In the Italian countryside, not far from Pisa, a vast experiment is about to be switched on.
If it's a success, one of Albert Einstein's greatest predictions will have been directly observed for the first time.
If it fails, laws of physics might have to be reconsidered.
The experiment is called Advanced Virgo, and it will be hunting for the most elusive of astrophysical phenomena.
"Maybe we have the opportunity for the first time to detect gravitational waves on the Earth," explains Dr Franco Frasconi, from the University Pisa, who is part of Virgo's international team.
"This would be a clear demonstration that what [Einstein] said 100 years ago is absolutely correct."
On 25 November 1915, Albert Einstein presented the final version of his field equations to the Prussian Academy of Sciences.
They underpinned his Theory of General Relativity - a pillar of modern physics that has transformed our understanding of space, time and gravity.
From it, we have been able to understand so much - from the expansion of the Universe, to the motion of the planets and the existence of black holes.
But he also proposed the presence of gravitational waves, essentially ripples of energy that distort the fabric of space-time.
Think of them as a bit like the waves that radiate out when you throw a stone into a pond.
Any object with mass should generate them when it's on the move. Even us. But the greater the mass, and more dramatic the motion, the larger the waves.
And Einstein predicted that the Universe was awash with them.
Ripples in the fabric of space-time
- The waves are an inevitable consequence of the Theory of General Relativity
- Their existence has been inferred by science but not yet directly detected
- They are ripples in the fabric of space-time produced by violent events
- Accelerating masses will produce waves that propagate at the speed of light
- Detectable sources ought to include merging black holes and exploding stars
- Virgo bounces laser beams down tunnels; the waves should disturb the light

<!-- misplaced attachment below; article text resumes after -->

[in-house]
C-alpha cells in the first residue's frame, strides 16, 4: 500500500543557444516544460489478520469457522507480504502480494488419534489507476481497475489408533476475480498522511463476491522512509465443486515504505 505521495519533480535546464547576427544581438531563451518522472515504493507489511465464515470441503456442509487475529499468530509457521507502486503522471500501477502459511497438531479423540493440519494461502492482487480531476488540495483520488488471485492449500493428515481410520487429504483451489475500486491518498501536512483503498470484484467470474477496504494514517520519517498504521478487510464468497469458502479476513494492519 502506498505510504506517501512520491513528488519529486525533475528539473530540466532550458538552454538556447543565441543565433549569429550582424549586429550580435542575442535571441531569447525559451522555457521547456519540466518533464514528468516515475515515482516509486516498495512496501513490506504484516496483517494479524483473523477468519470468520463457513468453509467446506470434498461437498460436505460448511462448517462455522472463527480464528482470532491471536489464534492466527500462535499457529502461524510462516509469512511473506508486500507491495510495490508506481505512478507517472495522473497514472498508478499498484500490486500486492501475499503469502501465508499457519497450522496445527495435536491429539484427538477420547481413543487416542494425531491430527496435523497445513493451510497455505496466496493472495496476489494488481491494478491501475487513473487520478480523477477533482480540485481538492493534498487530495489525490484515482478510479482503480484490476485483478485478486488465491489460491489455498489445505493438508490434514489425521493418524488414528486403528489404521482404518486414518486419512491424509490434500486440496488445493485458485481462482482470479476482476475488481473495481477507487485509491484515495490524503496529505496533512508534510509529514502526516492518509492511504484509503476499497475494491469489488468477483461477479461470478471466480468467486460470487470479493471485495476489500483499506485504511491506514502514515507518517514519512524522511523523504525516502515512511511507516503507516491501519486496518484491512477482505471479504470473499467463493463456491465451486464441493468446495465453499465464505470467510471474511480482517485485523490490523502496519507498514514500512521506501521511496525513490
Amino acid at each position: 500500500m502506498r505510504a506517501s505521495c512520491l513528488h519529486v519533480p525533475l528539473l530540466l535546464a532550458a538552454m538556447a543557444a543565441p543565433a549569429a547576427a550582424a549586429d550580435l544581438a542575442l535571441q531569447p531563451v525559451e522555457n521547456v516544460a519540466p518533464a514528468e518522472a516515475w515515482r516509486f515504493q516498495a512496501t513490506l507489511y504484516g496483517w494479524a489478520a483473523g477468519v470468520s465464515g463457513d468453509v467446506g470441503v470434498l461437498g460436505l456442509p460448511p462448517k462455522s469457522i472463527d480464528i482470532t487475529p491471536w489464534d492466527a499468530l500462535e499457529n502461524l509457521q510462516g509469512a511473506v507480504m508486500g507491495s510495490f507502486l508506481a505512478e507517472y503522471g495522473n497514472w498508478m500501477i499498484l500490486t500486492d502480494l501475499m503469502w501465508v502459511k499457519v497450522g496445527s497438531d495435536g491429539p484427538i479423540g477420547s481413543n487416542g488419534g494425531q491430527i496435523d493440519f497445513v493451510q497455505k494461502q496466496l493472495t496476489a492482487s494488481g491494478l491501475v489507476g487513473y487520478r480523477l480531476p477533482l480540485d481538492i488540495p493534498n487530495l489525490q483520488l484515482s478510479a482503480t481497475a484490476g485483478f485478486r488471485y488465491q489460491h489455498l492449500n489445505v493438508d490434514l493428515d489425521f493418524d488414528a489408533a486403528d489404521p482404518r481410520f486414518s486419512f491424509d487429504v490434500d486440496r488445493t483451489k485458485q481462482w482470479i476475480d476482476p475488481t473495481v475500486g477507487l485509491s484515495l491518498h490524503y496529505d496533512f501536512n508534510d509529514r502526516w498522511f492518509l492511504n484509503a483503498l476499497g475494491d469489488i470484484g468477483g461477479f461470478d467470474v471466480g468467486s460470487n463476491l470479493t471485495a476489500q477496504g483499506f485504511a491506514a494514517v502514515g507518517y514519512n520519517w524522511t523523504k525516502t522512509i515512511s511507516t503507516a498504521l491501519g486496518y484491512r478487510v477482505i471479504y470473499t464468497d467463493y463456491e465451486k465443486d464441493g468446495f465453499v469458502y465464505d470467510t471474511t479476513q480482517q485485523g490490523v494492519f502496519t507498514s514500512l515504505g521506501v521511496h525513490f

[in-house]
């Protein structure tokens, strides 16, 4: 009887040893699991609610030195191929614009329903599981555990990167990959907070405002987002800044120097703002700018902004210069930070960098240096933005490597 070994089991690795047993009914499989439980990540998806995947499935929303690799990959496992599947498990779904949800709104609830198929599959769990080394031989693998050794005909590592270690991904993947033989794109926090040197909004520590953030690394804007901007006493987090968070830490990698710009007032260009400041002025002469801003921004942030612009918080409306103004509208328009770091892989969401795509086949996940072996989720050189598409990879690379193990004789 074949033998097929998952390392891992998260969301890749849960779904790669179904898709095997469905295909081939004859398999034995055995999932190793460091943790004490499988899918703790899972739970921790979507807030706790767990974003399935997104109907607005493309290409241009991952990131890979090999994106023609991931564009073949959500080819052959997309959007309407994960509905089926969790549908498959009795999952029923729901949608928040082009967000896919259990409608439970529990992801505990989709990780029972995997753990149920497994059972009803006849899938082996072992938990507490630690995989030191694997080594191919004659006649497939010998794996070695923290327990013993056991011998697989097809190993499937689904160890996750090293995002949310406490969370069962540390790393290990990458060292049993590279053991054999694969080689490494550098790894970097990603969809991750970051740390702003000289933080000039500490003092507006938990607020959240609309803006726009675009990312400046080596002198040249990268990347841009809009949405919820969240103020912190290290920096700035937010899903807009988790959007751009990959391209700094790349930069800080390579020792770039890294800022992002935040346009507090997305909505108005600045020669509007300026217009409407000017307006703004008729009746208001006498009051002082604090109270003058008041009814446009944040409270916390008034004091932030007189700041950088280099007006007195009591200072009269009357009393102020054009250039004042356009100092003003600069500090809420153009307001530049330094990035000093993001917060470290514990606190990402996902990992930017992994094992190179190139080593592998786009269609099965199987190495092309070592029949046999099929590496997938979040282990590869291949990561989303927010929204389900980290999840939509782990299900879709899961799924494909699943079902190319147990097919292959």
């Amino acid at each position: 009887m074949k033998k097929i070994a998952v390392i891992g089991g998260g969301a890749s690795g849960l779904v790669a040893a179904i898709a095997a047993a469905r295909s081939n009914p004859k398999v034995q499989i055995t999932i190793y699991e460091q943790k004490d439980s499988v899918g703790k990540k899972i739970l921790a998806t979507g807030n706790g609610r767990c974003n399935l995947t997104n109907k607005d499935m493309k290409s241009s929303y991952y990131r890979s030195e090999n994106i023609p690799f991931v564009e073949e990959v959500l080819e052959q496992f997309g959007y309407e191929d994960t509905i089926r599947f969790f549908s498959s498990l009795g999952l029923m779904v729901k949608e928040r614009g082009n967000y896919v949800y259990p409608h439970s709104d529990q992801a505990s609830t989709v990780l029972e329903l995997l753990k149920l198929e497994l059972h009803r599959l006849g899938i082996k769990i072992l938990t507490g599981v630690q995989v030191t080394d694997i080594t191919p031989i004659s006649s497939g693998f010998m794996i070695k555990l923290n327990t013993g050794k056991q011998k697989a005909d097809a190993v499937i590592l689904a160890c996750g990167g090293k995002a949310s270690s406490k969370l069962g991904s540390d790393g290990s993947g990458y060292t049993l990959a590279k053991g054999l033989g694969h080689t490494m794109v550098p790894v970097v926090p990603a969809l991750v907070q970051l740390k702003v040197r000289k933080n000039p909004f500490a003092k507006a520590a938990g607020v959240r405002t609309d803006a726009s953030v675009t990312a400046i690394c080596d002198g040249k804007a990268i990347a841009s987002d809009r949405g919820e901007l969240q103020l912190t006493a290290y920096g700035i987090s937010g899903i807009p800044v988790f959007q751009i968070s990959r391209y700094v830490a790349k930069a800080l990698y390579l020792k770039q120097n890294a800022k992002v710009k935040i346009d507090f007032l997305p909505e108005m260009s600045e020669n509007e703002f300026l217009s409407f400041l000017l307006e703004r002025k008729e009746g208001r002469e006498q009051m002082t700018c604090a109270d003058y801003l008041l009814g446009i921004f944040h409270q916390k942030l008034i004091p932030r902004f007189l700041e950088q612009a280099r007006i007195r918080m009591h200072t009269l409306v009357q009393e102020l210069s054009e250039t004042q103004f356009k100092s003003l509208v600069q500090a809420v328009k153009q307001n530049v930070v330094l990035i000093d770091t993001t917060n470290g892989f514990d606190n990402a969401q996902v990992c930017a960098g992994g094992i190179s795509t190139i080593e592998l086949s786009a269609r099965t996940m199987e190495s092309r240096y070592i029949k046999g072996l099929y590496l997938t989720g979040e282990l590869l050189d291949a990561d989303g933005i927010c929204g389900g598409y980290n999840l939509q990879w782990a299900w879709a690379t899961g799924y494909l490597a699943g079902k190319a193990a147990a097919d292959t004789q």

- Detecting the waves opens up the Universe to completely new investigations
But while astronomers have indirect evidence for their existence, getting a glimpse of these cosmic curiosities has not yet been possible.
Physicist Dr Toby Wiseman, from Imperial College London, UK, explained: "I'm not surprised we haven't directly seen gravity waves yet.
"Gravity is actually the most feeble of the forces and even dramatic astrophysical sources only emit weak gravity waves."
Now, in Italy, scientists hope to find them. But it won't be easy.
The first incarnation of the Virgo experiment ran from 2007 - and didn't see anything. Neither did its US-counterpart, the Laser Interferometer Gravitational-Wave Observatory (Ligo).
But both machines - called interferometers - are now undergoing expensive upgrades, and the teams hope major improvements in sensitivity could hold the key to success.
Dr Frasconi explained: "The technology available to detect gravitational waves is available just today.
"During the last 10 years, we have developed very sophisticated technology to construct this kind of interferometer."
The scientists are attempting to spot the tiny distortions created when gravitational waves pass through the Earth.
They are hoping to see those emanating from violent cosmic events, such as exploding stars or colliding black holes.
The Virgo detector is formed of two identical 3km-tunnels, in a giant L-shape formation.
A laser beam is generated, then split into two - with one half being fired along one tunnel, and the other half surging through the second tunnel.
Mirrors at either end send the lasers travelling back and forth many times, before they are recombined.
This might seem elaborate, but it takes advantage of a handy property of lasers - the fact that they are intense beams of light, and light is a wave.